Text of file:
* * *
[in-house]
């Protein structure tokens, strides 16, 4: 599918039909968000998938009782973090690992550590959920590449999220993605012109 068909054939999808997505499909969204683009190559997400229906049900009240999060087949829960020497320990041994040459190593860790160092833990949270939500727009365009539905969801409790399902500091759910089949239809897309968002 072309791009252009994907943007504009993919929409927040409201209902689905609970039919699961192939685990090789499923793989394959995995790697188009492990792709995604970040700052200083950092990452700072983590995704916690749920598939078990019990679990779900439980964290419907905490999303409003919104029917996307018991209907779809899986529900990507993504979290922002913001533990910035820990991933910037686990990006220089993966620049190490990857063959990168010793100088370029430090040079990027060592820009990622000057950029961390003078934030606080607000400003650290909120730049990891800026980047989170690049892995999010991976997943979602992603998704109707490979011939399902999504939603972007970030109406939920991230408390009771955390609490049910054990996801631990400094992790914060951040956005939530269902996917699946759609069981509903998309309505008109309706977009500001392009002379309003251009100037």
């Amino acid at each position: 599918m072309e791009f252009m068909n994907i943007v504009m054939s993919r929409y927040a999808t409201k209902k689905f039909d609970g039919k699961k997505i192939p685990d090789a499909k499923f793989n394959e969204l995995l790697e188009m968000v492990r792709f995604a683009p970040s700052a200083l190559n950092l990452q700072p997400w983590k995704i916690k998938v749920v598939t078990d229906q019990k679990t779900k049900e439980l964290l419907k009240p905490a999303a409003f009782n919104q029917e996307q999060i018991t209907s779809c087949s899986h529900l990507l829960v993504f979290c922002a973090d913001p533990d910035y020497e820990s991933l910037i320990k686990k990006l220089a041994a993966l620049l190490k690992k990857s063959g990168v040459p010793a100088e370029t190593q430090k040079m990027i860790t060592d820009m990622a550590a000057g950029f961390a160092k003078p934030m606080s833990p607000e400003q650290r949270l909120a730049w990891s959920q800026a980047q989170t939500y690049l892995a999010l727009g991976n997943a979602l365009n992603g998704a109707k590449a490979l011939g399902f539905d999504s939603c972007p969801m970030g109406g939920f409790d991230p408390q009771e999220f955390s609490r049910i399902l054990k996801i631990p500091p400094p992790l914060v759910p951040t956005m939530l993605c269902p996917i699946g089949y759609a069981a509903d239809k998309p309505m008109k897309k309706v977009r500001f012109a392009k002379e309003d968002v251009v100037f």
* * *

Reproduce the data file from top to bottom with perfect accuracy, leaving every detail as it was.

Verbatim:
[in-house]
């Protein structure tokens, strides 16, 4: 599918039909968000998938009782973090690992550590959920590449999220993605012109 068909054939999808997505499909969204683009190559997400229906049900009240999060087949829960020497320990041994040459190593860790160092833990949270939500727009365009539905969801409790399902500091759910089949239809897309968002 072309791009252009994907943007504009993919929409927040409201209902689905609970039919699961192939685990090789499923793989394959995995790697188009492990792709995604970040700052200083950092990452700072983590995704916690749920598939078990019990679990779900439980964290419907905490999303409003919104029917996307018991209907779809899986529900990507993504979290922002913001533990910035820990991933910037686990990006220089993966620049190490990857063959990168010793100088370029430090040079990027060592820009990622000057950029961390003078934030606080607000400003650290909120730049990891800026980047989170690049892995999010991976997943979602992603998704109707490979011939399902999504939603972007970030109406939920991230408390009771955390609490049910054990996801631990400094992790914060951040956005939530269902996917699946759609069981509903998309309505008109309706977009500001392009002379309003251009100037």
């Amino acid at each position: 599918m072309e791009f252009m068909n994907i943007v504009m054939s993919r929409y927040a999808t409201k209902k689905f039909d609970g039919k699961k997505i192939p685990d090789a499909k499923f793989n394959e969204l995995l790697e188009m968000v492990r792709f995604a683009p970040s700052a200083l190559n950092l990452q700072p997400w983590k995704i916690k998938v749920v598939t078990d229906q019990k679990t779900k049900e439980l964290l419907k009240p905490a999303a409003f009782n919104q029917e996307q999060i018991t209907s779809c087949s899986h529900l990507l829960v993504f979290c922002a973090d913001p533990d910035y020497e820990s991933l910037i320990k686990k990006l220089a041994a993966l620049l190490k690992k990857s063959g990168v040459p010793a100088e370029t190593q430090k040079m990027i860790t060592d820009m990622a550590a000057g950029f961390a160092k003078p934030m606080s833990p607000e400003q650290r949270l909120a730049w990891s959920q800026a980047q989170t939500y690049l892995a999010l727009g991976n997943a979602l365009n992603g998704a109707k590449a490979l011939g399902f539905d999504s939603c972007p969801m970030g109406g939920f409790d991230p408390q009771e999220f955390s609490r049910i399902l054990k996801i631990p500091p400094p992790l914060v759910p951040t956005m939530l993605c269902p996917i699946g089949y759609a069981a509903d239809k998309p309505m008109k897309k309706v977009r500001f012109a392009k002379e309003d968002v251009v100037f």